writing-1149962_1920Being my own boss is great. It allows me to manage my time however I want, and that enables me to do a lot more of the things I enjoy in life. In fact, since I moved to France back in 2011, my work/life balance has been better than at any other point in my life.

However, being a professional virtual assistant isn’t without its challenges, and one area that I have had to give special consideration to is the need for client contracts.

Many freelancers – especially those just starting out – often overlook the importance of having some kind of contract with their clients. I know I did! Luckily, several of the virtual assistant training courses I completed highlighted that client contracts were nothing short of a necessity, and I’ve used them ever since.

It can be very tempting to overlook the paperwork when you’re in talks with a potential new client. Both of you are inevitably excited and singing from the same hymn sheet in terms of what you want to achieve, and there is a massive urge to want to jump in and get to work. This kind of enthusiasm is natural and definitely isn’t a bad thing, but you must make sure you get a few small formalities out of the way first.

Everyone I’ve had the pleasure of working with so far as a virtual assistant has been honest. Let’s face it, in an ideal world we’d never need contracts for anything. The reality, though, is that we don’t live in an ideal world, which is why contracts are used throughout our daily lives.

Here are a few reasons why contracts are so important for freelancers today:

Contracts protect you

As I mentioned earlier, I’ve been extremely lucky with all my clients, but not everyone is. Non-payment is the biggest issue faced by many freelancers and without a watertight contract there’s little recourse for them.

Late payments are also a problem, especially when you are living on a carefully-calculated budget and have bills to pay on specific dates. Your service providers expect you to pay them as per your contract and that’s why you should expect the same from your clients.

Some freelancers also find that when they eventually do get paid the amount isn’t what they were expecting. Their clients have seemingly made adjustments, and the lack of a binding contract has enabled them to do so.

Contracts protect your clients

It would be wrong to think that contracts should only be put in place to protect the freelancer. All of our business relationships are two-way affairs, and that’s exactly how contracts work.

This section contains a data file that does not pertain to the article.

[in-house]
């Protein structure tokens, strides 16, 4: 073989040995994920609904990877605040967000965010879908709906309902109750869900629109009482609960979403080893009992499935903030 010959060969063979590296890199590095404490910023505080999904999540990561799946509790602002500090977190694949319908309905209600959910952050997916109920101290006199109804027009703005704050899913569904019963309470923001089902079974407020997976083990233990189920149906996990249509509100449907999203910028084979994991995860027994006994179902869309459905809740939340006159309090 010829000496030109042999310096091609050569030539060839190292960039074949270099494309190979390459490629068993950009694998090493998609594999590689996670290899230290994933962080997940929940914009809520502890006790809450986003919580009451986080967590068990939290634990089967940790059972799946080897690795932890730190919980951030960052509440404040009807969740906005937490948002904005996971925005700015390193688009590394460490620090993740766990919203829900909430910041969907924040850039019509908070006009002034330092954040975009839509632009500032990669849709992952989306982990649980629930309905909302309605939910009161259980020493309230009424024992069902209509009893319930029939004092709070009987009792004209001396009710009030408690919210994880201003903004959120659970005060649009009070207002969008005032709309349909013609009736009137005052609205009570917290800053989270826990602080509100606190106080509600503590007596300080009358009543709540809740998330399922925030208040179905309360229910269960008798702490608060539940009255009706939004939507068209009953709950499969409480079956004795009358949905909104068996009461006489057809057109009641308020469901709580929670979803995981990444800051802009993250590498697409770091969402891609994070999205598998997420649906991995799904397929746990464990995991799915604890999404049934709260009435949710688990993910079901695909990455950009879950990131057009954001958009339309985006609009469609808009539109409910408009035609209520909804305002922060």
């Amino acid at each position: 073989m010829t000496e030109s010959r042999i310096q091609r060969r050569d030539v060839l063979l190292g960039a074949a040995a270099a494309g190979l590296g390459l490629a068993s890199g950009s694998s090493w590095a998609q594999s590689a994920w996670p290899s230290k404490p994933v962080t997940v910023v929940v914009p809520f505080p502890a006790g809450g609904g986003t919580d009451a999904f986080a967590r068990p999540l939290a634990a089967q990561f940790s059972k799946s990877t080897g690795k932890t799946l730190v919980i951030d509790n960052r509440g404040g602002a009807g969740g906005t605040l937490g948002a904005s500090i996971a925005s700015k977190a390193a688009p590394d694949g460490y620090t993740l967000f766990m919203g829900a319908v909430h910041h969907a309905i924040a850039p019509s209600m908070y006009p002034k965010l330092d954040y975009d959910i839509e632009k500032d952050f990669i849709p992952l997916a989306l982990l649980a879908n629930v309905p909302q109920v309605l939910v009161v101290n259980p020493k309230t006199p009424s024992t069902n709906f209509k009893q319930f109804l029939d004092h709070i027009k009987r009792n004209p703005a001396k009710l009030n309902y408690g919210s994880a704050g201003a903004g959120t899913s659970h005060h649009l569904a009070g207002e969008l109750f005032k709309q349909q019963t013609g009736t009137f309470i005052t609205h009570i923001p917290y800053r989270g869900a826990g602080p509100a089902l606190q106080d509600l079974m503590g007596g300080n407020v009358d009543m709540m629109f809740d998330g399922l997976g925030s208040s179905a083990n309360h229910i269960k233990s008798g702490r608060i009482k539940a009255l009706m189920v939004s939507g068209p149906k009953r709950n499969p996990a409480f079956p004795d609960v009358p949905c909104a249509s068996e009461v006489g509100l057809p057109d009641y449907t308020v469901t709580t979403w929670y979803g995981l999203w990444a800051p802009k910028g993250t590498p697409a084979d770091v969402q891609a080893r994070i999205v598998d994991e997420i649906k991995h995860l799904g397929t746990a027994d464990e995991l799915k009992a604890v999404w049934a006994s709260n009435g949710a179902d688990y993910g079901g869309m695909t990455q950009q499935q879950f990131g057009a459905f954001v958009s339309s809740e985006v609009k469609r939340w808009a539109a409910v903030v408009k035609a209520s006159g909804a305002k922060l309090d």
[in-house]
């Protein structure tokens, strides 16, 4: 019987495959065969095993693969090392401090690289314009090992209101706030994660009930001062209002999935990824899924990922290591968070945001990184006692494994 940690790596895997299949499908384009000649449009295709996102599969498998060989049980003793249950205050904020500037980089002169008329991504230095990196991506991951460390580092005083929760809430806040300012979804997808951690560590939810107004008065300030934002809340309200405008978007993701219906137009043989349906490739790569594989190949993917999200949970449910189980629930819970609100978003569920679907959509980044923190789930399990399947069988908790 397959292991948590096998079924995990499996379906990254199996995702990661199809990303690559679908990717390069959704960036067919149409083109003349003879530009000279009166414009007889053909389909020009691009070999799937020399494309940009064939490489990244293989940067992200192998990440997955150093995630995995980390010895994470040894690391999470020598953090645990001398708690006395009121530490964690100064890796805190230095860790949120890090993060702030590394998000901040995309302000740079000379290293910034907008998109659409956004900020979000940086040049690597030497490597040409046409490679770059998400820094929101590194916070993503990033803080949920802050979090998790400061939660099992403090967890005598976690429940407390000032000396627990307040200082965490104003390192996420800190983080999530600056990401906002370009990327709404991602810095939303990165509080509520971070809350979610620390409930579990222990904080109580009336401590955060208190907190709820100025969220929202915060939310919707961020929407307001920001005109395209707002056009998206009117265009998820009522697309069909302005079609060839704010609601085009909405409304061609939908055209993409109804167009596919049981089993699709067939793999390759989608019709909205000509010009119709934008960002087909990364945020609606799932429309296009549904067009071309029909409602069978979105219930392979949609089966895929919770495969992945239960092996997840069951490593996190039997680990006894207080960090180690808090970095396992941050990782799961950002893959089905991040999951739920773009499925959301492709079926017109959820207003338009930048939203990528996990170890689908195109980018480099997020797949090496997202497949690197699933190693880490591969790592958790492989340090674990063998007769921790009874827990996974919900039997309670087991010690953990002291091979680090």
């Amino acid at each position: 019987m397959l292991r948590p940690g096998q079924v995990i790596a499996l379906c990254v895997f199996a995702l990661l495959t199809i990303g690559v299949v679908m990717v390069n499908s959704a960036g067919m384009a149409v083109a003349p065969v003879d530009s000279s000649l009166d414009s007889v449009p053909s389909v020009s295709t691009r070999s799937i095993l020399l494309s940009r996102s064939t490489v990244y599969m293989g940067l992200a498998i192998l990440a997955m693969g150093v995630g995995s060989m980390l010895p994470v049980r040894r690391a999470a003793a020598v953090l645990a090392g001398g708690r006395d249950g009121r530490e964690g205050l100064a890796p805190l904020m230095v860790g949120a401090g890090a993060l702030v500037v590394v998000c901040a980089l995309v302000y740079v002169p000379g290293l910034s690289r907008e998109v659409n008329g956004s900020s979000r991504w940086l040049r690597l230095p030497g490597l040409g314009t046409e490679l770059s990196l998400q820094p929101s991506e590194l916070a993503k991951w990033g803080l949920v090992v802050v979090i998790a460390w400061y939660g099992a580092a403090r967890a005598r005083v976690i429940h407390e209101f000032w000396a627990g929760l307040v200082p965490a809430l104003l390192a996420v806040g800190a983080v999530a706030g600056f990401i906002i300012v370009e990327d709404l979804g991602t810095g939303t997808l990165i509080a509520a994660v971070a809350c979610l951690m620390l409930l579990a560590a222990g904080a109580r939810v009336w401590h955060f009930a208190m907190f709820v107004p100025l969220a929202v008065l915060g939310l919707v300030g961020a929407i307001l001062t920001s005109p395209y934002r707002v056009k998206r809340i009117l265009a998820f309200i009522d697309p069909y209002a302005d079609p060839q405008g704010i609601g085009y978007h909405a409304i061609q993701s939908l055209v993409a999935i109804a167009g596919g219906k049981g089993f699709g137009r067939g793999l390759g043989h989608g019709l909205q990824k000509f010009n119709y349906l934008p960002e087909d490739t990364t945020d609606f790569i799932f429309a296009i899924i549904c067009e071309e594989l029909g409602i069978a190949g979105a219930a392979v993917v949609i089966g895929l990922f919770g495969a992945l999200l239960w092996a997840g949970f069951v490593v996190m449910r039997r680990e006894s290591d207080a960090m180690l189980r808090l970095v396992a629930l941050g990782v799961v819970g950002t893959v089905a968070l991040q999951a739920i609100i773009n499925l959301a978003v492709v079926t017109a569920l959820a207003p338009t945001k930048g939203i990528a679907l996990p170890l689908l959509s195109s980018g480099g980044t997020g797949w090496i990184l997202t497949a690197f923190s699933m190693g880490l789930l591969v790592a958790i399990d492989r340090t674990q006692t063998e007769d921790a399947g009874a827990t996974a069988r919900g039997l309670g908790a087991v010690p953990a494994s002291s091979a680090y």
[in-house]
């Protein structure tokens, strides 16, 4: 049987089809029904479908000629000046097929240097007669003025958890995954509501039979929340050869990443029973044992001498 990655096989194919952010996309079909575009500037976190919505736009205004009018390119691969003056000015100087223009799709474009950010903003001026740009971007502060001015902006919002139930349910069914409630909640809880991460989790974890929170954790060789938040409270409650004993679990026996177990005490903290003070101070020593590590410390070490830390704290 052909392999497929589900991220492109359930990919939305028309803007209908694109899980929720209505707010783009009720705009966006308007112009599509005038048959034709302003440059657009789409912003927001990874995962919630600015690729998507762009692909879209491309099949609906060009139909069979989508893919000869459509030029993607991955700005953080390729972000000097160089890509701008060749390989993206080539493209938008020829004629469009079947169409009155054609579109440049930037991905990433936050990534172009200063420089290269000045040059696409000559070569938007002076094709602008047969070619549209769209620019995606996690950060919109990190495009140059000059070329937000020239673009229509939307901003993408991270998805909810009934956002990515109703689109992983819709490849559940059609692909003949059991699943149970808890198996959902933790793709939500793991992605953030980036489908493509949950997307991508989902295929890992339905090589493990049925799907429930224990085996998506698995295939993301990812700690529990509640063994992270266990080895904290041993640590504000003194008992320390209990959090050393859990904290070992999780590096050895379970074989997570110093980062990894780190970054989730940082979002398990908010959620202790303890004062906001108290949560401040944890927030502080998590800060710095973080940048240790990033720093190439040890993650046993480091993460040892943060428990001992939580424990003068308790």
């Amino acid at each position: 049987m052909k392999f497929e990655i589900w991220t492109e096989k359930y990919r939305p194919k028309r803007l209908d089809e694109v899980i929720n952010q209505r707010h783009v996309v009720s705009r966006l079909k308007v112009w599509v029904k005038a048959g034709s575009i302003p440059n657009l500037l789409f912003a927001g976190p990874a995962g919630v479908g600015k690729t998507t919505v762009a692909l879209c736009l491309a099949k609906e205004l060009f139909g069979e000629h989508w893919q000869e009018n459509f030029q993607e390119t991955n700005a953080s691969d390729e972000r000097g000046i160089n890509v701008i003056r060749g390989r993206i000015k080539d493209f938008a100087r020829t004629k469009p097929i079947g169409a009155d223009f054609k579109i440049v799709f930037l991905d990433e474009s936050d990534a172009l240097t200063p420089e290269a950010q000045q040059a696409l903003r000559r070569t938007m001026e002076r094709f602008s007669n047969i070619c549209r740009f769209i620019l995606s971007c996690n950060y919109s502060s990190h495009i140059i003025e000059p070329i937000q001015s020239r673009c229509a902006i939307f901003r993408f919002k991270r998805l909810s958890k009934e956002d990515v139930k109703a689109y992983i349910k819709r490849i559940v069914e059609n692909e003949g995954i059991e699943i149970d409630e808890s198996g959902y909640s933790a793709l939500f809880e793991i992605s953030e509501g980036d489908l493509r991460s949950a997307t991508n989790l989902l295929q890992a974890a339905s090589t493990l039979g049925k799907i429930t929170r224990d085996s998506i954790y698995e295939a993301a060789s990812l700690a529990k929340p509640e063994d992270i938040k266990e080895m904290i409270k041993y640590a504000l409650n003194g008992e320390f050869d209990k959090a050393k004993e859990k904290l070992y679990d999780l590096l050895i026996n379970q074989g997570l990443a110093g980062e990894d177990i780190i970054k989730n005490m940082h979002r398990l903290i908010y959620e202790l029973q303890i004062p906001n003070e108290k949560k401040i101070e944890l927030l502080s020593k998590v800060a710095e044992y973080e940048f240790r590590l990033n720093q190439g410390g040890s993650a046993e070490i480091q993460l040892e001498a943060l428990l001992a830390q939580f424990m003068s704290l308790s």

I’ve heard many stories where a client hired the services of a freelancer and ended up high and dry because the project was left unfinished, or the end result was completely different from what they expected and ultimately served no purpose for them.

The whole situation is made even worse if the client also loses money in the process. It could mean they are unable to hire someone else to complete the project and it leaves a bad taste in their mouths about working with freelancers.

Contracts boost your credibility

We all like to think of ourselves as consummate professionals. So why would you even consider entering into a new client relationship without a contract?

By starting every new project off on the right foot with a contract in place, you are automatically showing your client that you take your responsibilities seriously and that you mean business. It affords a sense of reassurance and sets a professional tone for your relationship going forward.

While a contract might not be able to prevent bad things from happening or relationships going sour, it will stand you in a stronger position should the worst happen.

As a final point, it’s always best practise to get any contracts that you are considering using checked over by a legal professional to ensure they cover every aspect you need them to. As contracts get edited to suit different purposes, they sometimes lose their enforceability, which is something that can’t be fixed after the event.

Have you ever had any problems with clients, which may have been okay if you’d have had a contract in place? I’d love to hear about your experiences…

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